At The Motley Fool, we poke plenty of fun at Wall Street analysts and their endless cycle of upgrades, downgrades, and "initiating coverage at neutral." So you might think we'd be the last people to give virtual ink to such "news." And we would be -- if that were all we were doing.

But in "This Just In," we don't simply tell you what the analysts said. We'll also show you whether they know what they're talking about. To help, we've enlisted Motley Fool CAPS, our tool for rating stocks and analysts alike. With CAPS, we track the long-term performance of Wall Street's best and brightest -- and its worst and sorriest, too.

And speaking of the best ...
Spirit AeroSystems (NYSE: SPR) shareholders should be ecstatic. This morning, Swiss uberbank UBS removed its "sell" rating on the airplane parts manufacturer. Yesterday, FBR Capital argued the stock was primed to buy. So why have shares risen just a whopping $0.08 after two days of bullish news?

FBR's call is the most bullish, so we'll focus on that one today. By its own account, FBR:

… [spent] much of 2009 ... trying to decide whether the airline operators were more worried about rising oil prices or the transitory (hopefully) downturn in passenger traffic. If the airlines were more worried about oil prices than they were about traffic, then they would be more likely to remain committed to their new aircraft orders since the newer aircraft are significantly more efficient than the aircraft that they are replacing. If the airlines were more worried about global traffic ... then they would be more willing to park part of their current aircraft fleet and defer new aircraft purchases.

Ultimately, FBR concluded that because "recent end market data continues to improve," airplane operators will start buying new airplanes from companies like Boeing (NYSE: BA) and Airbus. And because 85% of Spirit's business depends on selling original airplane parts to these manufacturers, FBR believes "the time is now to start building a position in SPR."

I disagree.

Let's go to the tape
I know my opinion won't be popular. Spirit is an official recommendation of our market-thumping Motley Fool Hidden Gems crew, and it stands to reason that the same folks who have beaten the S&P 500 by more than 19 percentage points over most of the past decade would be right about endorsing Spirit as well. Moreover, FBR itself has a fine record in the defense and aerospace, er, space:


FBR Says:

CAPS Says :

FBR's Picks Beating S&P By:

Raytheon (NYSE: RTN)



28 points

BE Aerospace (Nasdaq: BEAV)



23 points (two picks)

L-3 Communications (NYSE: LLL)



6 points

Lockheed Martin (NYSE: LMT)



3 points

A few hiccups notwithstanding -- Ceradyne (Nasdaq: CRDN) and Northrop Grumman stand out among its losing bets -- FBR has marched its way to an impressive record of outperforming the S&P 500 on more than 62% of its picks. So why do I disagree with FBR this time?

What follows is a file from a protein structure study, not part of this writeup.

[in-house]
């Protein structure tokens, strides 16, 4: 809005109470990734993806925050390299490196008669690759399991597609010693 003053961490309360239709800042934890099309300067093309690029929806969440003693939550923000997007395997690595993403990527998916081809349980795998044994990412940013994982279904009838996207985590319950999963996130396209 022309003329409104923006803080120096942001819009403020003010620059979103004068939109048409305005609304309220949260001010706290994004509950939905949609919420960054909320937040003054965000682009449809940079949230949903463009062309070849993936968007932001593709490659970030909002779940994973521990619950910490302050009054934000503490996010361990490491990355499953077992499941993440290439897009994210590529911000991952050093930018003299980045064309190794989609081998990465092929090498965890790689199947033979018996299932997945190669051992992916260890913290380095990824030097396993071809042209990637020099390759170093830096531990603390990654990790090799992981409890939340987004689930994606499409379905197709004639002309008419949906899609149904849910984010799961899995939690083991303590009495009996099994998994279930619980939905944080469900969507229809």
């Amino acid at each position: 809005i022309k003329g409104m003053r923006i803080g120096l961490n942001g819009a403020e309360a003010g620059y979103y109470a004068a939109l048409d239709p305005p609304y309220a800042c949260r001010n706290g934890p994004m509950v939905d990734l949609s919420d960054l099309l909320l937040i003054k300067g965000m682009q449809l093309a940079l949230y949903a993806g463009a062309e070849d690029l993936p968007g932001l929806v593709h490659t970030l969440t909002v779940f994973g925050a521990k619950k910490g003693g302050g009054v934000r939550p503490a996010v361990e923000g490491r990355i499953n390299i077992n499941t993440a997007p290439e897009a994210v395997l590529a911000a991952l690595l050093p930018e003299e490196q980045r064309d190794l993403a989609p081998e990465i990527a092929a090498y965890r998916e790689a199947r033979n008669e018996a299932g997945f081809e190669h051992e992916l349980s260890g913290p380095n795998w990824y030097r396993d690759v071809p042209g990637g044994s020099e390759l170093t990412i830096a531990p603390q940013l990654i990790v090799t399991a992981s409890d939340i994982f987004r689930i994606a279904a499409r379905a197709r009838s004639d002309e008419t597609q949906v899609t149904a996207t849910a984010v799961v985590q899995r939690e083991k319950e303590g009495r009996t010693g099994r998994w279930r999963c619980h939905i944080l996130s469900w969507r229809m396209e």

Two reasons
First, Spirit AeroSystems remains one of FBR's biggest losers. FBR's endorsement of the stock back in April 2008 cost it -- and investors who heeded FBR's advice -- 30 percentage points of market underperformance.

Second, remember why FBR delayed this year's judgment on Spirit until now? The banker wasn't sure whether airlines would buy planes from Boeing and Airbus, and consequently couldn't guess whether Spirit would do good business selling parts to the airplane makers.

Seriously, FBR? You didn't know whether Spirit's key customers, Boeing and Airbus, would be selling planes to the airlines? Here's a hint: Airbus boasts an order backlog of $437 billion -- nearly 3,500 planes waiting to be built. Meanwhile, Boeing boasts a $316 billion backlog, including 876 orders for the 787 Dreamliner alone. (Yes, some of these orders get canceled occasionally, but with 57 customers queued up and waiting, you can bet that if one customer cancels, another will eagerly take its place. Emirates Air volunteered to do just that back in November.)

Foolish takeaway
Fools, there's no question that Boeing and Airbus will sell tons of planes, nor that Spirit will provide the parts to build them. The only question here is whether, given this very predictable airplane sales growth, and analysts' expectations that Spirit itself will grow at less than 8% per year for the next five years on the back of these sales, Spirit is worth the price investors are being asked to pay today.

It's not. Not at a P/E of 14. Not with free cash flow continuing to run negative. Despite the certainty that airplanes will continue to sell, the Spirit may be willing, but the valuation is weak.

Stay away from Spirit. Buy something else instead.